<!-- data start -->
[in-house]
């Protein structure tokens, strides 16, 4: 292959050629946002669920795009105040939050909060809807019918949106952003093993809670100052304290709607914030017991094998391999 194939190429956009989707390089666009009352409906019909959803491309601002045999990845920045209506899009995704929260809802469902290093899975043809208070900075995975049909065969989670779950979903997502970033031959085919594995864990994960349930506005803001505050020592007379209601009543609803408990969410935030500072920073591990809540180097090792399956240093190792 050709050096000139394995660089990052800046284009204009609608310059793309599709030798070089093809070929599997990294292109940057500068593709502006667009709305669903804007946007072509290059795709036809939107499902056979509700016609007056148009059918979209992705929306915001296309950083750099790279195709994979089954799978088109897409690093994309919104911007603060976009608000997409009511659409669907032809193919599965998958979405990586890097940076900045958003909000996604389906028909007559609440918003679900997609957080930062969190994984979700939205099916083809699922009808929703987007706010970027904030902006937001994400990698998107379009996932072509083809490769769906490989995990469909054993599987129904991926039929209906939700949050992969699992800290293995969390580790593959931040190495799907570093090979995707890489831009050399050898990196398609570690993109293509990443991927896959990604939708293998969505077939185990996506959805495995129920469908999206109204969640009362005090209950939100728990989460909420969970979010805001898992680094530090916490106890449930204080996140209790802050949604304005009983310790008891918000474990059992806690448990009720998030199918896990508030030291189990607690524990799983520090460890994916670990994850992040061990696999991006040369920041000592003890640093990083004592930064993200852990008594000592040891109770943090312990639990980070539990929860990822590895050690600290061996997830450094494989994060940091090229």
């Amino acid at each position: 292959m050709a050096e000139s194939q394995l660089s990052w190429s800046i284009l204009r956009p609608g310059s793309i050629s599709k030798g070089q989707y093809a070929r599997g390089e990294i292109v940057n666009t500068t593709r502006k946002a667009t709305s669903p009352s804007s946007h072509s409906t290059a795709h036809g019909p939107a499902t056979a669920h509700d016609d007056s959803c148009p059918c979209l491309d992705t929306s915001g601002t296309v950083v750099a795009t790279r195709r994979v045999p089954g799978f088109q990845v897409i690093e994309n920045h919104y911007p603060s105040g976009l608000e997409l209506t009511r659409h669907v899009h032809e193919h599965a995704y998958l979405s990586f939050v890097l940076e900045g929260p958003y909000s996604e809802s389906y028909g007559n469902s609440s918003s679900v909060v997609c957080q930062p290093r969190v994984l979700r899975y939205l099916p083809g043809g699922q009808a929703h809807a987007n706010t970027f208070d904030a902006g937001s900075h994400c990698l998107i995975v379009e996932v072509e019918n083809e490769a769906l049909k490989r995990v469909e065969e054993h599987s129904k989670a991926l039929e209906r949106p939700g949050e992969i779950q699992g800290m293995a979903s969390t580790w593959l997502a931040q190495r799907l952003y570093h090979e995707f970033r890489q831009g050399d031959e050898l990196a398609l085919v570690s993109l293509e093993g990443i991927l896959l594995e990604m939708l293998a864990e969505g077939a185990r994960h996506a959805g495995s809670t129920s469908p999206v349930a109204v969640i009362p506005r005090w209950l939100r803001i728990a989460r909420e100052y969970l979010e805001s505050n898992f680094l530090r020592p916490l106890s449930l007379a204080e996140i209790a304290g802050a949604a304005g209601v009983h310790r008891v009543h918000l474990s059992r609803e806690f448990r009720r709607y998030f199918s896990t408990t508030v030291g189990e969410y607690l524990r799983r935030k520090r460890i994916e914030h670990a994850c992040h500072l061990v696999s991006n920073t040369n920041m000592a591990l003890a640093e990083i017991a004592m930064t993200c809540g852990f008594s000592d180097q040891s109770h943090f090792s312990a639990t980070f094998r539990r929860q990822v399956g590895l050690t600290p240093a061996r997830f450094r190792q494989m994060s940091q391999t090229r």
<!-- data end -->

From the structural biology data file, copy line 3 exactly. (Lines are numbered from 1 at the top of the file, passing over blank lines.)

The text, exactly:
């Amino acid at each position: 292959m050709a050096e000139s194939q394995l660089s990052w190429s800046i284009l204009r956009p609608g310059s793309i050629s599709k030798g070089q989707y093809a070929r599997g390089e990294i292109v940057n666009t500068t593709r502006k946002a667009t709305s669903p009352s804007s946007h072509s409906t290059a795709h036809g019909p939107a499902t056979a669920h509700d016609d007056s959803c148009p059918c979209l491309d992705t929306s915001g601002t296309v950083v750099a795009t790279r195709r994979v045999p089954g799978f088109q990845v897409i690093e994309n920045h919104y911007p603060s105040g976009l608000e997409l209506t009511r659409h669907v899009h032809e193919h599965a995704y998958l979405s990586f939050v890097l940076e900045g929260p958003y909000s996604e809802s389906y028909g007559n469902s609440s918003s679900v909060v997609c957080q930062p290093r969190v994984l979700r899975y939205l099916p083809g043809g699922q009808a929703h809807a987007n706010t970027f208070d904030a902006g937001s900075h994400c990698l998107i995975v379009e996932v072509e019918n083809e490769a769906l049909k490989r995990v469909e065969e054993h599987s129904k989670a991926l039929e209906r949106p939700g949050e992969i779950q699992g800290m293995a979903s969390t580790w593959l997502a931040q190495r799907l952003y570093h090979e995707f970033r890489q831009g050399d031959e050898l990196a398609l085919v570690s993109l293509e093993g990443i991927l896959l594995e990604m939708l293998a864990e969505g077939a185990r994960h996506a959805g495995s809670t129920s469908p999206v349930a109204v969640i009362p506005r005090w209950l939100r803001i728990a989460r909420e100052y969970l979010e805001s505050n898992f680094l530090r020592p916490l106890s449930l007379a204080e996140i209790a304290g802050a949604a304005g209601v009983h310790r008891v009543h918000l474990s059992r609803e806690f448990r009720r709607y998030f199918s896990t408990t508030v030291g189990e969410y607690l524990r799983r935030k520090r460890i994916e914030h670990a994850c992040h500072l061990v696999s991006n920073t040369n920041m000592a591990l003890a640093e990083i017991a004592m930064t993200c809540g852990f008594s000592d180097q040891s109770h943090f090792s312990a639990t980070f094998r539990r929860q990822v399956g590895l050690t600290p240093a061996r997830f450094r190792q494989m994060s940091q391999t090229r």